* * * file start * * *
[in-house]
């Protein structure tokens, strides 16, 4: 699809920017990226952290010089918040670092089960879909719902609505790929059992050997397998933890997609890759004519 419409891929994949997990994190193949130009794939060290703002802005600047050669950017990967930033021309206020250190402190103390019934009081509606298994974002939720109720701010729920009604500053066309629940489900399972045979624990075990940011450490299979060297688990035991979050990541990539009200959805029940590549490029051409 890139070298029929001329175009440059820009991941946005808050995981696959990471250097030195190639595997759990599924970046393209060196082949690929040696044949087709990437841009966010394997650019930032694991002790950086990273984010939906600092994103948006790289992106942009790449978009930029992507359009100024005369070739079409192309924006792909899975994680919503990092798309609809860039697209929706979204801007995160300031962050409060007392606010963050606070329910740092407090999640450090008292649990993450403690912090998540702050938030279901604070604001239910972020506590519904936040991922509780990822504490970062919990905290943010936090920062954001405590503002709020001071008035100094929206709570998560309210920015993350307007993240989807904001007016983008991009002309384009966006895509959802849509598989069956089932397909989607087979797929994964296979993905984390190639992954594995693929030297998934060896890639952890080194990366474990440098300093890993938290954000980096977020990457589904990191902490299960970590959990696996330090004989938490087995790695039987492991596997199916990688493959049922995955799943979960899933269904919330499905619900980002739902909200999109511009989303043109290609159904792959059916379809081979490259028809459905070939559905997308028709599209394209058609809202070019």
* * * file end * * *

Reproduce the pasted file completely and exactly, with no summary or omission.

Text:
[in-house]
């Protein structure tokens, strides 16, 4: 699809920017990226952290010089918040670092089960879909719902609505790929059992050997397998933890997609890759004519 419409891929994949997990994190193949130009794939060290703002802005600047050669950017990967930033021309206020250190402190103390019934009081509606298994974002939720109720701010729920009604500053066309629940489900399972045979624990075990940011450490299979060297688990035991979050990541990539009200959805029940590549490029051409 890139070298029929001329175009440059820009991941946005808050995981696959990471250097030195190639595997759990599924970046393209060196082949690929040696044949087709990437841009966010394997650019930032694991002790950086990273984010939906600092994103948006790289992106942009790449978009930029992507359009100024005369070739079409192309924006792909899975994680919503990092798309609809860039697209929706979204801007995160300031962050409060007392606010963050606070329910740092407090999640450090008292649990993450403690912090998540702050938030279901604070604001239910972020506590519904936040991922509780990822504490970062919990905290943010936090920062954001405590503002709020001071008035100094929206709570998560309210920015993350307007993240989807904001007016983008991009002309384009966006895509959802849509598989069956089932397909989607087979797929994964296979993905984390190639992954594995693929030297998934060896890639952890080194990366474990440098300093890993938290954000980096977020990457589904990191902490299960970590959990696996330090004989938490087995790695039987492991596997199916990688493959049922995955799943979960899933269904919330499905619900980002739902909200999109511009989303043109290609159904792959059916379809081979490259028809459905070939559905997308028709599209394209058609809202070019």